On Monday night, we went to a wine and cheese party at the Montpellier home of the brother of one of our Paris friends. (Anne-Claire, whom you may remember from the dinner party where I, um, really made a splash.) “Bring a bottle of wine or cheese to share!” the invitation read.
Now, if you’re like me, choosing a bottle of wine typically involves more scrutiny of the label artwork than of features such as flavor, vintage, and region.
French people are not like me. That is not how they choose wine.
So anyway, here I was, invited to a party in a new city, anxious to buy wine that would, if not impress, at least not embarrass. If I’d been in Paris, I’d have gone to my usual wine store and asked for a recommendation, being sure to point out that it was for a French friend to ensure that the caviste took my request seriously. But here in Montpellier I didn’t know where to go, so I headed for the wine aisle in the supermarket and decided to try my luck with the labels.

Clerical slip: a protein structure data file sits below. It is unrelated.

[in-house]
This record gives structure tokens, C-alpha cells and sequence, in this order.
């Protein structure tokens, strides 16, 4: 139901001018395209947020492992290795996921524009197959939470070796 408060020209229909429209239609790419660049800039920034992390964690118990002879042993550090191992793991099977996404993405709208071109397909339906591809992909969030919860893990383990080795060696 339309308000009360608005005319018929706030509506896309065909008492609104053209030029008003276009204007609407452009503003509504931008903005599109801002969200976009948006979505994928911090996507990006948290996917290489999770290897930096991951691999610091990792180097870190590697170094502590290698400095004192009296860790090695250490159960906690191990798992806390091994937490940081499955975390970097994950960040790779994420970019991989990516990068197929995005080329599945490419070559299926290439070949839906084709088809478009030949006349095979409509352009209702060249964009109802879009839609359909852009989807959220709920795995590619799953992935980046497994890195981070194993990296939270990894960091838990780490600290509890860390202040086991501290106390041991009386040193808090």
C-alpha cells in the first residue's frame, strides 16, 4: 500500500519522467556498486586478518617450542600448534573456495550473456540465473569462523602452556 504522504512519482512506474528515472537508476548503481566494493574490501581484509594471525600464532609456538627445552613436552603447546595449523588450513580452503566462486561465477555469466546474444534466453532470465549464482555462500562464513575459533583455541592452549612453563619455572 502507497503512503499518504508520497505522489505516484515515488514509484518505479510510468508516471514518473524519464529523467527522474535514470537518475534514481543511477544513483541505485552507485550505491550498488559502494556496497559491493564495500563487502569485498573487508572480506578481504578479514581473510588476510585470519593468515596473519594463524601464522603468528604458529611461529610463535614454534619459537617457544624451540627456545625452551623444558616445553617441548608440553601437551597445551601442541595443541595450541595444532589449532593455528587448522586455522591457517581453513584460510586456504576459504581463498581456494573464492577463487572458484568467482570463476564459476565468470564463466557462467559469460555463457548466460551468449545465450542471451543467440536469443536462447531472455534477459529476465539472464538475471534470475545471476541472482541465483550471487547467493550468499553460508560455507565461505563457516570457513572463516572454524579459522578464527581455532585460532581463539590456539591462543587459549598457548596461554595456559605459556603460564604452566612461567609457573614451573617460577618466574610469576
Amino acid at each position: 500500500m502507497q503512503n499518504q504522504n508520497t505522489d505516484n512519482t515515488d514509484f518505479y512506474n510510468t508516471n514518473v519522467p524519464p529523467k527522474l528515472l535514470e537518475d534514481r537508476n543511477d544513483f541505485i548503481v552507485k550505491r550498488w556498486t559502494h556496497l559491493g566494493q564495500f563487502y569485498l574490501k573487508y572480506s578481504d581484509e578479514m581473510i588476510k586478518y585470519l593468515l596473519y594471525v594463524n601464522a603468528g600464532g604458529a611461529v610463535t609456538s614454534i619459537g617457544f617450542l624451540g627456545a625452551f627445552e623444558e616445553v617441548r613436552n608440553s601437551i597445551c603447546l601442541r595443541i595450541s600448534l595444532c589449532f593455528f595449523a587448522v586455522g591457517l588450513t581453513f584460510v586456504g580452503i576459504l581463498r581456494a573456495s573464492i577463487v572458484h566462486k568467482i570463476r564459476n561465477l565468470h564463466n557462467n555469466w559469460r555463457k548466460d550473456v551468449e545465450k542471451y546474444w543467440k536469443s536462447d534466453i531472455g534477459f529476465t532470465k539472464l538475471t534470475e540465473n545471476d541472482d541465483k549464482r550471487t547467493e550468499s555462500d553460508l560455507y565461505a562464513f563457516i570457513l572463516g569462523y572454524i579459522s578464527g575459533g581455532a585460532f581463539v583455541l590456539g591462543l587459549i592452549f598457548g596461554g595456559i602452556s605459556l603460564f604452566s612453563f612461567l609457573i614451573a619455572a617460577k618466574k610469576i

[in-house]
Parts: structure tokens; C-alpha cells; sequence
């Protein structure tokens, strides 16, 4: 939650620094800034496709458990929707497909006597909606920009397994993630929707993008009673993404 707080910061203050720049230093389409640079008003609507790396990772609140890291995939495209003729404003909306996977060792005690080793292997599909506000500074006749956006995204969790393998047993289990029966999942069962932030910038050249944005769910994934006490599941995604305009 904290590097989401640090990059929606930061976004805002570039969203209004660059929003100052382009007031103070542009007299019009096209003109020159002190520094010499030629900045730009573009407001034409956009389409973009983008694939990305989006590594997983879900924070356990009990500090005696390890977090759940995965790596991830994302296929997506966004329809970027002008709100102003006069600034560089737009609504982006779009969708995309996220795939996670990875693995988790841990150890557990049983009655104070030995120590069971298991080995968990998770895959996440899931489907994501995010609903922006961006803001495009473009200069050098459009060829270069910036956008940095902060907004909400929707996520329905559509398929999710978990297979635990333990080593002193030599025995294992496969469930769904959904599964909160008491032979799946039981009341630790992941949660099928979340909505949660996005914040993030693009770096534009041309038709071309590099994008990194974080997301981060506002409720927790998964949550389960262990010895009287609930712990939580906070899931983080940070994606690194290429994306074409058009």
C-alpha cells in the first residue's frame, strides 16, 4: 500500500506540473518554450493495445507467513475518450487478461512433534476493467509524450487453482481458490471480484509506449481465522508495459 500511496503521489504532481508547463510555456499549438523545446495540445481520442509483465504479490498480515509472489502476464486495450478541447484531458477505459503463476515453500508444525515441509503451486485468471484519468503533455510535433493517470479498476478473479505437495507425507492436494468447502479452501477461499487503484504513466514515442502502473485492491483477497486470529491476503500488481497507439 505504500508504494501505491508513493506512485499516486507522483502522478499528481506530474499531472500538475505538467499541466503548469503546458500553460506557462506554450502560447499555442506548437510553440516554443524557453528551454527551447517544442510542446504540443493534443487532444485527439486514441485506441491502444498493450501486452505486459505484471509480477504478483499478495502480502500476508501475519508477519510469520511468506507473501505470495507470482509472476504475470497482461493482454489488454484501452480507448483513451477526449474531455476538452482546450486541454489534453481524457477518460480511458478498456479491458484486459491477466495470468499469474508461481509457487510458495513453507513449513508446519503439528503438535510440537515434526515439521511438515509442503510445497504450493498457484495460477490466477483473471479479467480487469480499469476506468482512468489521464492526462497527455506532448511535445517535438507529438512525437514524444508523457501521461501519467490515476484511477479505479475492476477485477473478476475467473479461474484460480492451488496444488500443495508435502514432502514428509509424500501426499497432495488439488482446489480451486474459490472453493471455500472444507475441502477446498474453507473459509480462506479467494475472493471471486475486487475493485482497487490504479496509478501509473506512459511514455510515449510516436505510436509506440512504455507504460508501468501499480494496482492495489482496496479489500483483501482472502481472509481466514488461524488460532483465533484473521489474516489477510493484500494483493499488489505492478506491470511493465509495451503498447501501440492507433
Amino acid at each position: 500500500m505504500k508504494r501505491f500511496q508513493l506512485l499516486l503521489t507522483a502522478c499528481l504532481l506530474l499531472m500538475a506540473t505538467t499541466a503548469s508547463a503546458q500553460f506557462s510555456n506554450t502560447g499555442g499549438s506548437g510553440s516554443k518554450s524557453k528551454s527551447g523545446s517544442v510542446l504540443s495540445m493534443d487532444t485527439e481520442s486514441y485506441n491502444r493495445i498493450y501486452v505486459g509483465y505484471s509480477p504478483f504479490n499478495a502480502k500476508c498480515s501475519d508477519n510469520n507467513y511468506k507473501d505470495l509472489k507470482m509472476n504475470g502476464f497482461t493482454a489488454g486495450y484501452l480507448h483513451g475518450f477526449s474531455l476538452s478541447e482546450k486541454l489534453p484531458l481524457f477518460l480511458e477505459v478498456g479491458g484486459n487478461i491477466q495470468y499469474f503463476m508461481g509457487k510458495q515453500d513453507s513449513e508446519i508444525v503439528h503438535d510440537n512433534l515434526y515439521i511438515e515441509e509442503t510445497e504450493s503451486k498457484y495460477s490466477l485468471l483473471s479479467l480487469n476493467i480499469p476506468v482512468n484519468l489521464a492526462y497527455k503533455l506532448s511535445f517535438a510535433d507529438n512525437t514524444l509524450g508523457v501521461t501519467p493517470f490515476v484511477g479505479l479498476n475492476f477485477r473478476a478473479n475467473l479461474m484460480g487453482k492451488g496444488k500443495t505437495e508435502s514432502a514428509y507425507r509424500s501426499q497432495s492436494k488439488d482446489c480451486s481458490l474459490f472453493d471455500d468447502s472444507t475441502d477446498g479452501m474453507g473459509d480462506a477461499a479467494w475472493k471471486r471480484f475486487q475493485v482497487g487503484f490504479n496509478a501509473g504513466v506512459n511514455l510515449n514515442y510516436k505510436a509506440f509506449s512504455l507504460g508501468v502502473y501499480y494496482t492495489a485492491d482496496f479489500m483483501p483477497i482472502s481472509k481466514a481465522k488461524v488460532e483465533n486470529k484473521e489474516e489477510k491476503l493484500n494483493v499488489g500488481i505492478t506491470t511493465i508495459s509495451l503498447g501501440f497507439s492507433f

I almost picked a white from Alsace because it had mountains on the label and I like mountains, but then I remembered I was supposed to be doing this the French way. The mountain wine said it paired well with heavy dishes like fondue and tartiflette, neither of which sounded at all summery, so I put it back and turned my attention to the whites from Bourgogne, which I know is one of the best wine regions in France. I perused the labels to the best of my French-reading abilities and picked a medium-priced one that said it paired well with charcuterie.
Rarely have I felt so proud as when Anne-Claire’s brother complimented my choice of wine. And, ironically, I realized when I went to pour myself a glass later, I had no idea what the label looked like.